To complement the MASSAGE Magazine article, “Expand Your Abilities & Grow Your Practice with Asian Bodywork,” by Deb Davies, L.Ac., Dipl. OM, in the September 2011 issue. Article summary: Incorporating Asian massage modalities into your practice will give you a more rounded approach to client concerns. Instead of addressing one problem, for example, you can determine what pattern of disharmony may be at the root of that problem. This article looks at acupressure, shiatsu, chi nei tsang, Thai massage and tui na, and at how these Asian massage modalities can help your clients—and your practice.
by Lewis Harrison
Life is chi. Fully actualized chi is actualized human potential. Any blockage to fully expressed human potential is a blockage of chi. When this takes place, rebalancing of chi is required.
In China, do-in therapy, acupuncture, tai chi and qi gong exercises may be used therapeutically to either produce more, circulate, regulate or calm the chi energy.
Chi is that part of us that exists prior to, through and around all the other mental, emotional and anatomical systems. It underlies and supports the nervous and circulatory systems. Also known as ki, prana and qi, chi is the source of all healing, and it can be addressed through touch, visualization, homeopathic remedies, the inserting of needles into specific points, special herbs, prayer, inhaling aromatic oil, color therapy, creating and experiencing arts, and pressing on specific reflexes on the body.
Energetic healing does not require hands-on contact. It works on a vibrational or energetic level, as opposed to a structural level, such as is found in some forms of massage and bodywork. The purpose of all chi balancing is to release the body’s own self-healing energy wherever it may be blocked.
Within all energetic and vibrational healing there is a process of balancing antagonistic-complementary forces. When the circulation of chi is blocked or even lost, there is a disturbance of its flow to and from the organs. The result of this chi imbalance or depletion is physical and emotional imbalance. If the condition is extreme enough various symptoms of illness may appear. One may regain a balance of chi by absorbing external factors, such as food, music, herbal medicine, aromatic oils, oxygen, light, sound, thoughts and vibrations, and transforming these into prana or chi energy.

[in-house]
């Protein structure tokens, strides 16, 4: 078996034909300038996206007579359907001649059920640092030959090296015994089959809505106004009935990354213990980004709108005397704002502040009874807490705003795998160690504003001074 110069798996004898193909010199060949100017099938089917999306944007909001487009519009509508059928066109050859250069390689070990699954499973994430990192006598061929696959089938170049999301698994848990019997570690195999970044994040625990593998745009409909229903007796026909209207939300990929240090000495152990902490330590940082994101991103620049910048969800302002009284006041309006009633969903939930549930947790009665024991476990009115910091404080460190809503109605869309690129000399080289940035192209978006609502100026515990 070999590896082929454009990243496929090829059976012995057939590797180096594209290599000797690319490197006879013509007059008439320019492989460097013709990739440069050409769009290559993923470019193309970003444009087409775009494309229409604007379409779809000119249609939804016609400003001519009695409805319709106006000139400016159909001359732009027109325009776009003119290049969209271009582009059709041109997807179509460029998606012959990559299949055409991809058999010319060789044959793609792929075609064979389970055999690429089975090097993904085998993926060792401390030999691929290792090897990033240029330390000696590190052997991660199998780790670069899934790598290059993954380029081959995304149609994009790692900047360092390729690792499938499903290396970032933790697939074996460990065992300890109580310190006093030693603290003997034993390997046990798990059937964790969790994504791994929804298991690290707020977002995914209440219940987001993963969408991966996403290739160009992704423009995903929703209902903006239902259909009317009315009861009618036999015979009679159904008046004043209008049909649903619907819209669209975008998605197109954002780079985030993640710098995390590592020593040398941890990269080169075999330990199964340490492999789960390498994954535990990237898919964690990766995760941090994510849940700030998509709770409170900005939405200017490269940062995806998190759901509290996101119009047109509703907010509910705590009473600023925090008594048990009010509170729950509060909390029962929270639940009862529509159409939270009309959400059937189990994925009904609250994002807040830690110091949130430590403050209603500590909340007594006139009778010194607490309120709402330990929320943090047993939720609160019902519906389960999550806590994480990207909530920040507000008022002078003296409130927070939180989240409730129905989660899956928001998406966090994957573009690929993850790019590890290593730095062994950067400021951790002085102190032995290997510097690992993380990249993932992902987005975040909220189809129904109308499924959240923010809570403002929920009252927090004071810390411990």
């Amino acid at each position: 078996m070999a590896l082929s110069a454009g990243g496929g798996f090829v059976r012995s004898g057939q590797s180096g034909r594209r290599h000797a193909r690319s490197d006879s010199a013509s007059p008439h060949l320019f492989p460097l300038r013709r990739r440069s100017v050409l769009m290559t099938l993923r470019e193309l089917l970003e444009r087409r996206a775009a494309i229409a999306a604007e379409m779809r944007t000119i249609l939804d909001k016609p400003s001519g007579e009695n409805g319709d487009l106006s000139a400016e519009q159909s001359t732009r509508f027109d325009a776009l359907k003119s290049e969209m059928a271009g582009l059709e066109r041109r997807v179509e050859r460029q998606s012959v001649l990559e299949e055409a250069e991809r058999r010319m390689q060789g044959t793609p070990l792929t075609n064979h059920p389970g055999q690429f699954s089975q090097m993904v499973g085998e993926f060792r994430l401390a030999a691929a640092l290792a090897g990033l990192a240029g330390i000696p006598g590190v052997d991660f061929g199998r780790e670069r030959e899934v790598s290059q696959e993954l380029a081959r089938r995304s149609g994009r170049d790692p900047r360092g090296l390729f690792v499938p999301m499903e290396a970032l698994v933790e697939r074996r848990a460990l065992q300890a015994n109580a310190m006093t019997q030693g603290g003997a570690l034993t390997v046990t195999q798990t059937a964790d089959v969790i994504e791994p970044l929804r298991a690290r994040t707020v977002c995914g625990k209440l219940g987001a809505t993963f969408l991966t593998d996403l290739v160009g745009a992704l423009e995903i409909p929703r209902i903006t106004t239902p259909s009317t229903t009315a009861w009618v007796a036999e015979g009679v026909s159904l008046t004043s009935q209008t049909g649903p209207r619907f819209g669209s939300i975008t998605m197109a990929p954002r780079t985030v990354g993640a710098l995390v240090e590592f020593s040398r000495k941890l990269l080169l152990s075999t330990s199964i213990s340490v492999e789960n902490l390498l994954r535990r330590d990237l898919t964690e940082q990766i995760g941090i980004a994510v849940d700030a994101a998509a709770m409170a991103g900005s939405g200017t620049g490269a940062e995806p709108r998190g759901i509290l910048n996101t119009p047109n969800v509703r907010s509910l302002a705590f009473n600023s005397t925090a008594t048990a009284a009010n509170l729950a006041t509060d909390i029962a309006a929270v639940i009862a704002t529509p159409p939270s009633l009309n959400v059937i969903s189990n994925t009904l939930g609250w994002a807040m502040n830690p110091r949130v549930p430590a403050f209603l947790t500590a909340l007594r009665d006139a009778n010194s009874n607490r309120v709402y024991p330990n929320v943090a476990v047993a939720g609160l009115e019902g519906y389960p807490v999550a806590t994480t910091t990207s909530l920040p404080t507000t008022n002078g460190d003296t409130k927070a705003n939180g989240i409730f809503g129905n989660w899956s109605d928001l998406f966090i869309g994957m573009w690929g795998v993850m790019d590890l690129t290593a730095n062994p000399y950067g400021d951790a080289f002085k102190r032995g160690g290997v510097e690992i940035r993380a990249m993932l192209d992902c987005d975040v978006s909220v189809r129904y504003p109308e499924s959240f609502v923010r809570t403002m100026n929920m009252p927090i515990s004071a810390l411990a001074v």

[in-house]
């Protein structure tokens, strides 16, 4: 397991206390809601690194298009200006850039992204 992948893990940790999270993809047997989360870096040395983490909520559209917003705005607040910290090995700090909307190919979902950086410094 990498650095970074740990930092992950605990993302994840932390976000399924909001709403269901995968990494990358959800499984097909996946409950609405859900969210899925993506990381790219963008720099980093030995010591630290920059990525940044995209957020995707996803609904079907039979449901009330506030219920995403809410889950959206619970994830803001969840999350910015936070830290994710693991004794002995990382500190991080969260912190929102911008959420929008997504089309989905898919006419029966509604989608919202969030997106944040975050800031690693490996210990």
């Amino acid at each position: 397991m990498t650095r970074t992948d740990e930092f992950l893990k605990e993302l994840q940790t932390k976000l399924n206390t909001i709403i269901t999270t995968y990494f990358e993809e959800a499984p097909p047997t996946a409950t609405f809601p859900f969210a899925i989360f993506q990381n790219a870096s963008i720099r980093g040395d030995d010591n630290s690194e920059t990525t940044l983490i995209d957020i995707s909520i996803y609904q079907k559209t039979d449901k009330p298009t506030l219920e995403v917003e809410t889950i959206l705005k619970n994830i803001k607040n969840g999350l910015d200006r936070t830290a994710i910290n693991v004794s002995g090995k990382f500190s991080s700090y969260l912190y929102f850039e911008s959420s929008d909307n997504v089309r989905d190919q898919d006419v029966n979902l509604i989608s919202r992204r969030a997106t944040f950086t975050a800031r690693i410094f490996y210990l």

As you develop your inner healing chi, you will recognize all healing comes out of a balance between the two cycles: motion and rest. The emotional extremes of an individual with a chi imbalance can be corrected with chi balancing tools like feng shui , meditation, reiki, polarity therapy, pranic breathing, chakra balancing and many other approaches. These can create a natural alternating between expansion and contractile forces. This will ultimately create a balanced rhythmic sequence—a healthy expansion and contraction that can cleanse internal and energetic toxins from the chi pathways that lie within us, including the meridians and the chakras, or energy centers.
Lewis Harrison is a pioneer in the natural healing and massage profession and the author of nine books. He is the director of the Academy of Natural Healing (www.chihealer.com), a classroom and distance-learning educational center offering more than 160 classes on healing. Harrison also owns the Spa of the Mind Retreat Center.